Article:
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Changes in Women's Hours of Market Work: The Role of Returns to Experience

  • Claudia Olivetti

    ()

    (Department of Economics, Boston University)

Over the past several decades, married women?s hours of market work increased signi?cantly in the US. I argue that changes in behavior by married women with children account for much of this change. In particular, the pattern of married women?s work hours has changed substantially over the life-cycle. In the past, married women in childbearing age tended to specialize in childrearing and home production activities at the expense of engaging in market work. Now they do not curb the hours worked on the market. What factors contribute to this change in behavior? In this paper, I focus on relative changes in returns to experience as an explanation. I quantitatively assess how these changes in returns to experience contributed to changes in married women?s life cycle pro?les of hours worked. I build a life-cycle model with human capital accumulation and home production in which the basic unit of analysis is a married couple with children, and calibrate it using data from the 1970s and 1990s. I show that changes in returns to experience account for a large part of the observed variation. Moreover, according to the model, the increase in returns to experience accounts for roughly half of the increase in the female/male wage ratio that is found in the data. I also show that a decline in the gender wage gap, holding returns to experience constant, cannot explain the change in the shape of women?s life cycle pro?les. Although the focus of the analysis is the labor supply behavior of women, the model also allows predictions about the behavior of men and single women. These predictions are consistent with the data.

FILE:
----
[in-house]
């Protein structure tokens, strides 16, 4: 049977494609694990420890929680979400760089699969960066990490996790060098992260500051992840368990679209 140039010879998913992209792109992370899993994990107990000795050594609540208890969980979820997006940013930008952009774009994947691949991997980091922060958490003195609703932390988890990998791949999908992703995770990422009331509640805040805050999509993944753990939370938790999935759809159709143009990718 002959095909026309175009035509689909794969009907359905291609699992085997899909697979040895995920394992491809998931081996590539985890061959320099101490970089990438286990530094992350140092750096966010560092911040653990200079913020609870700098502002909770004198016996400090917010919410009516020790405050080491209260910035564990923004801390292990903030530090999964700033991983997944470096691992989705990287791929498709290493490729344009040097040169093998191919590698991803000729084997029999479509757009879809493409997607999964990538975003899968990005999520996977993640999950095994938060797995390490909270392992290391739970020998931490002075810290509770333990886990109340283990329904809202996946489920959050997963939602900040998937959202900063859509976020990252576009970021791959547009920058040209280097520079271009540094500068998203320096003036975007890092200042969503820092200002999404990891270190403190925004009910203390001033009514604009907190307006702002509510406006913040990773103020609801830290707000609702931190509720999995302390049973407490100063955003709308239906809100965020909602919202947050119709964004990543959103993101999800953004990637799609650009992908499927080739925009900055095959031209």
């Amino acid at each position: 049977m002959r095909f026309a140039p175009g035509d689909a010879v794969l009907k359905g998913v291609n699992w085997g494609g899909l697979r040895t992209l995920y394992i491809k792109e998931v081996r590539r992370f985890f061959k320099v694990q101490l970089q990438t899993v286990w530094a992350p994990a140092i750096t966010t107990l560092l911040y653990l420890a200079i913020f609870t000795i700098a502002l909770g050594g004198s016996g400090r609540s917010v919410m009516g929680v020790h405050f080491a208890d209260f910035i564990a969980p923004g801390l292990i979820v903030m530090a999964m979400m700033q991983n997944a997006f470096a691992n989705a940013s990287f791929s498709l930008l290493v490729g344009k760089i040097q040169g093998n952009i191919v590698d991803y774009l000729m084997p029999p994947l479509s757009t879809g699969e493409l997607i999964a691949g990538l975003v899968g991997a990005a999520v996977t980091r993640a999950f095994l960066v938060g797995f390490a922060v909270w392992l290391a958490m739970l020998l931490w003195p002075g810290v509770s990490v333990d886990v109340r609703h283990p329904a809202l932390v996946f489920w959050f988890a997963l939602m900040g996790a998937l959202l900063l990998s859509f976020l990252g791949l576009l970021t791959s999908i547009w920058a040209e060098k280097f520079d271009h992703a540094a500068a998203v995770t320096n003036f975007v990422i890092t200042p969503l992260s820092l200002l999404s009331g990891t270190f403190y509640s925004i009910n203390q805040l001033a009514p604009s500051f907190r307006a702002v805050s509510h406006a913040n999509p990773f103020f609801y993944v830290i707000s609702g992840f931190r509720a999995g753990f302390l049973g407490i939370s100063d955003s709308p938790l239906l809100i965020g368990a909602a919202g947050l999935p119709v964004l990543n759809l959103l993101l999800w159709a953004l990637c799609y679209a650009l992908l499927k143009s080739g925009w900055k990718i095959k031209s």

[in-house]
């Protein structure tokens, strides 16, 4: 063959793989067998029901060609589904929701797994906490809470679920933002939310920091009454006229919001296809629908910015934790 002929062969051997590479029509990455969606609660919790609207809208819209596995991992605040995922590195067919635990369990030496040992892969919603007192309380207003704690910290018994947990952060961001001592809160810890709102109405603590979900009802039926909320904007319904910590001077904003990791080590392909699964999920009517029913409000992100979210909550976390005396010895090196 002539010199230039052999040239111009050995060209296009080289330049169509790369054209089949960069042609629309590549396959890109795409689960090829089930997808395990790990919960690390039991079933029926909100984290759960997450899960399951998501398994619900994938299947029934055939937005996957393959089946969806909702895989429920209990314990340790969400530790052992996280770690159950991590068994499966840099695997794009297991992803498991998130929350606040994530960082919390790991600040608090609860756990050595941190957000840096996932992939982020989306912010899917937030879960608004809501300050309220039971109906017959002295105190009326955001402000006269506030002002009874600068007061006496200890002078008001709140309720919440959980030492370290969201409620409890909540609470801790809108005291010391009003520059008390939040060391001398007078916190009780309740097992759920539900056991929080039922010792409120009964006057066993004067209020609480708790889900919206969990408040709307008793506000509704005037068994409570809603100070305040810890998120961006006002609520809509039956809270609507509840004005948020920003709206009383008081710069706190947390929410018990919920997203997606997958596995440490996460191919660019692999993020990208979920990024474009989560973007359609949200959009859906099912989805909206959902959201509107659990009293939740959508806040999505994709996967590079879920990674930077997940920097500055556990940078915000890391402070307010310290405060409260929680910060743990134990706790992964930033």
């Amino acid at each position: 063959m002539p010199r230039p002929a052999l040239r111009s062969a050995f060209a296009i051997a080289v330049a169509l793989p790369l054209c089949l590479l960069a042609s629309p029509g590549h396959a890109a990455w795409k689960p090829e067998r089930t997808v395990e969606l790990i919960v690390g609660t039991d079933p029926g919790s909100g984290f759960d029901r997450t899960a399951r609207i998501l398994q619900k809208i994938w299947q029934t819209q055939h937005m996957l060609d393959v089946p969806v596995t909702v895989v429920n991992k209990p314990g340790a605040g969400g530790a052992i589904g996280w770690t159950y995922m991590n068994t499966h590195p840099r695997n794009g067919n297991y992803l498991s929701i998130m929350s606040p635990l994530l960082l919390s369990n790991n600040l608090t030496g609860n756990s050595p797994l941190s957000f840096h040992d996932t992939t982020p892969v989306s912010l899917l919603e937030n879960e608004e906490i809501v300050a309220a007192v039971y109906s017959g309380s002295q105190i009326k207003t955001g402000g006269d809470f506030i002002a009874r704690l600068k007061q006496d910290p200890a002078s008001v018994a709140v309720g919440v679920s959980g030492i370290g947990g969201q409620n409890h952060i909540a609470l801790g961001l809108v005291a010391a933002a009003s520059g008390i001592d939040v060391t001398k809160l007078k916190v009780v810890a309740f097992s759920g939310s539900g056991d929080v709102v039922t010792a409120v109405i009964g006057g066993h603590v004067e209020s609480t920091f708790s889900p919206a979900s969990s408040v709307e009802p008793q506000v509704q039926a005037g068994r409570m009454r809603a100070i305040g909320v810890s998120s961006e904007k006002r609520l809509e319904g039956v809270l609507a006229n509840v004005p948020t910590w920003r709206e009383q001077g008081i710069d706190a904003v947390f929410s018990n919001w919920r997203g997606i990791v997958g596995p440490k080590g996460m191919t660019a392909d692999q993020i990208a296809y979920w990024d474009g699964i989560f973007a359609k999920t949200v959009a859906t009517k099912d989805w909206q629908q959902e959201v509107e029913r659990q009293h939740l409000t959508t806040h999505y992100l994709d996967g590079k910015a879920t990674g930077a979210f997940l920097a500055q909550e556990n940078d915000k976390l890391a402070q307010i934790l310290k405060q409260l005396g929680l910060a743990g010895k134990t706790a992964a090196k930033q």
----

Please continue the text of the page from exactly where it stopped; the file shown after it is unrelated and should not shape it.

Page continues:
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Paper provided by Boston University - Department of Economics in its series Boston University - Department of Economics - Macroeconomics Working Papers Series with number WP2005-008.

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Length: 44 pages
Date of creation: Sep 2005
Date of revision: Jun 2006
Publication status: published, Review of Economic Dynamics 9, no. 4 (October 2006): 557-587.
Handle: RePEc:bos:macppr:wp2005-008
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